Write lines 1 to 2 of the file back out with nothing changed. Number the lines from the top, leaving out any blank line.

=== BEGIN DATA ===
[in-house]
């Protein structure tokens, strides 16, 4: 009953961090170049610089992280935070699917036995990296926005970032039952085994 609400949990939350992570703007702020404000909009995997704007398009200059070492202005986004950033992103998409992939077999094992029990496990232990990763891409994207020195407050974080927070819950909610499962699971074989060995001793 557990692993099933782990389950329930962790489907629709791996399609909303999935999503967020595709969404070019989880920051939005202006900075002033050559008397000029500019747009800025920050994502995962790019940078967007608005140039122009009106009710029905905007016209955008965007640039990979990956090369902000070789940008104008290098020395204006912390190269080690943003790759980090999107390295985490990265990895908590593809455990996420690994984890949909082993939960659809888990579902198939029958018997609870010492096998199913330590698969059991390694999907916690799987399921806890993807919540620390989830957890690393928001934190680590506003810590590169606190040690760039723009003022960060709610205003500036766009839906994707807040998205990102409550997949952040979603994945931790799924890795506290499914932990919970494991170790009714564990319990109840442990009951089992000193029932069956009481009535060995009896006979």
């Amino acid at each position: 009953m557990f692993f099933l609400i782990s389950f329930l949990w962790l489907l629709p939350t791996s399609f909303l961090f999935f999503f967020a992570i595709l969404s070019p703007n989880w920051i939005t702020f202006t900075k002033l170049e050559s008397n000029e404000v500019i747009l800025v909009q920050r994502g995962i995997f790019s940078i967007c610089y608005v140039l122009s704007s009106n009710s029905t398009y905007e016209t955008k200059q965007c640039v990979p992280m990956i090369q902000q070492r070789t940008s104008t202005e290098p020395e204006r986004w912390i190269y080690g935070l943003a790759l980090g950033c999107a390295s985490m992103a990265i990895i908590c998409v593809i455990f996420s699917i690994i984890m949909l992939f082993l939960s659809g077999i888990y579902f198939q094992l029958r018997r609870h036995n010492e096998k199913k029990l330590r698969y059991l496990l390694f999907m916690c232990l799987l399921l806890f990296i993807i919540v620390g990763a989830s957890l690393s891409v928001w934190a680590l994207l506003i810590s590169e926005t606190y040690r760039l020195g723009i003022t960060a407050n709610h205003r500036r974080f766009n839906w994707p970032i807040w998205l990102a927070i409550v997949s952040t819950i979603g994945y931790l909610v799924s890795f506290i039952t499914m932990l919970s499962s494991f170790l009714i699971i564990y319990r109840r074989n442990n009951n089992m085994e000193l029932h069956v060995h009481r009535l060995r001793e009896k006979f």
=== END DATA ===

[in-house]
């Protein structure tokens, strides 16, 4: 009953961090170049610089992280935070699917036995990296926005970032039952085994 609400949990939350992570703007702020404000909009995997704007398009200059070492202005986004950033992103998409992939077999094992029990496990232990990763891409994207020195407050974080927070819950909610499962699971074989060995001793 557990692993099933782990389950329930962790489907629709791996399609909303999935999503967020595709969404070019989880920051939005202006900075002033050559008397000029500019747009800025920050994502995962790019940078967007608005140039122009009106009710029905905007016209955008965007640039990979990956090369902000070789940008104008290098020395204006912390190269080690943003790759980090999107390295985490990265990895908590593809455990996420690994984890949909082993939960659809888990579902198939029958018997609870010492096998199913330590698969059991390694999907916690799987399921806890993807919540620390989830957890690393928001934190680590506003810590590169606190040690760039723009003022960060709610205003500036766009839906994707807040998205990102409550997949952040979603994945931790799924890795506290499914932990919970494991170790009714564990319990109840442990009951089992000193029932069956009481009535060995009896006979």